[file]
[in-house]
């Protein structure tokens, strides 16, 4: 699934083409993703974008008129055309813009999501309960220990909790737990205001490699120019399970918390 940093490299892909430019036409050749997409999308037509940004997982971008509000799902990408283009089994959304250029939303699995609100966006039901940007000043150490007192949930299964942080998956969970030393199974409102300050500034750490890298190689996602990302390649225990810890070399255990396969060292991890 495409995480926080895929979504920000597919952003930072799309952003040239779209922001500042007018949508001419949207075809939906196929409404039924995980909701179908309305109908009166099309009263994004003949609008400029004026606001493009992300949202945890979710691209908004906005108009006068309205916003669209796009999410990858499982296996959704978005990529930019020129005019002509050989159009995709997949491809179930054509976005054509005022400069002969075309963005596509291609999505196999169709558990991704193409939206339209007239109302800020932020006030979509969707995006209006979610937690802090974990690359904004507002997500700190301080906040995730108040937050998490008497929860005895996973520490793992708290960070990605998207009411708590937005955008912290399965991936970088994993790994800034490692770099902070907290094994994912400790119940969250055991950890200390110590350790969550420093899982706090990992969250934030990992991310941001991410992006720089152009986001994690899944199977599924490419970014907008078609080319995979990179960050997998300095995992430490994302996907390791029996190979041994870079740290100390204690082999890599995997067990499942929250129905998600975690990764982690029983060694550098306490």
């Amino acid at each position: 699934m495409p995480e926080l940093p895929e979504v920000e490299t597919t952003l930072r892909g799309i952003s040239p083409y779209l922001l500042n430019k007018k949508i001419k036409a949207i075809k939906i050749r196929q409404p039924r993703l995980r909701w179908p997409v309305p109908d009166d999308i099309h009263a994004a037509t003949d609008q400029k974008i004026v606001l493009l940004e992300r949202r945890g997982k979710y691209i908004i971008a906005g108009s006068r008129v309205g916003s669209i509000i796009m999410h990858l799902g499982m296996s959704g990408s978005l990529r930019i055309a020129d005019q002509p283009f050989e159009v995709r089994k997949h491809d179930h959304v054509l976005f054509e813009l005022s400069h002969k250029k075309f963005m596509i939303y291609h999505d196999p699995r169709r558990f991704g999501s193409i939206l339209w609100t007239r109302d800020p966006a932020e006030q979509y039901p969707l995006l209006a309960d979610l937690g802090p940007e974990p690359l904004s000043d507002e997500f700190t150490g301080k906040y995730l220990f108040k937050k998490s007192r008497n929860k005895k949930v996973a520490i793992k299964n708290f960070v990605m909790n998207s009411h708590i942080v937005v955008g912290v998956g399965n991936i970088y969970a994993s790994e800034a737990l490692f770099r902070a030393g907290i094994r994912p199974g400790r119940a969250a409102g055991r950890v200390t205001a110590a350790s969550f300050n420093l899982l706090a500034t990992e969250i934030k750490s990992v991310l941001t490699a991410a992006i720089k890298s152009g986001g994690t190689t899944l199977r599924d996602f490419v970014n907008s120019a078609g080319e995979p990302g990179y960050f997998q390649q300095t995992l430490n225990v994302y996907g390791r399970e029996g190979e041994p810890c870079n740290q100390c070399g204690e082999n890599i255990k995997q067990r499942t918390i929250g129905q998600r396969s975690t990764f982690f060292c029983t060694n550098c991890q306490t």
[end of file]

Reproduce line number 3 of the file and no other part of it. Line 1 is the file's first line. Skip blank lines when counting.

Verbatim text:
């Amino acid at each position: 699934m495409p995480e926080l940093p895929e979504v920000e490299t597919t952003l930072r892909g799309i952003s040239p083409y779209l922001l500042n430019k007018k949508i001419k036409a949207i075809k939906i050749r196929q409404p039924r993703l995980r909701w179908p997409v309305p109908d009166d999308i099309h009263a994004a037509t003949d609008q400029k974008i004026v606001l493009l940004e992300r949202r945890g997982k979710y691209i908004i971008a906005g108009s006068r008129v309205g916003s669209i509000i796009m999410h990858l799902g499982m296996s959704g990408s978005l990529r930019i055309a020129d005019q002509p283009f050989e159009v995709r089994k997949h491809d179930h959304v054509l976005f054509e813009l005022s400069h002969k250029k075309f963005m596509i939303y291609h999505d196999p699995r169709r558990f991704g999501s193409i939206l339209w609100t007239r109302d800020p966006a932020e006030q979509y039901p969707l995006l209006a309960d979610l937690g802090p940007e974990p690359l904004s000043d507002e997500f700190t150490g301080k906040y995730l220990f108040k937050k998490s007192r008497n929860k005895k949930v996973a520490i793992k299964n708290f960070v990605m909790n998207s009411h708590i942080v937005v955008g912290v998956g399965n991936i970088y969970a994993s790994e800034a737990l490692f770099r902070a030393g907290i094994r994912p199974g400790r119940a969250a409102g055991r950890v200390t205001a110590a350790s969550f300050n420093l899982l706090a500034t990992e969250i934030k750490s990992v991310l941001t490699a991410a992006i720089k890298s152009g986001g994690t190689t899944l199977r599924d996602f490419v970014n907008s120019a078609g080319e995979p990302g990179y960050f997998q390649q300095t995992l430490n225990v994302y996907g390791r399970e029996g190979e041994p810890c870079n740290q100390c070399g204690e082999n890599i255990k995997q067990r499942t918390i929250g129905q998600r396969s975690t990764f982690f060292c029983t060694n550098c991890q306490t």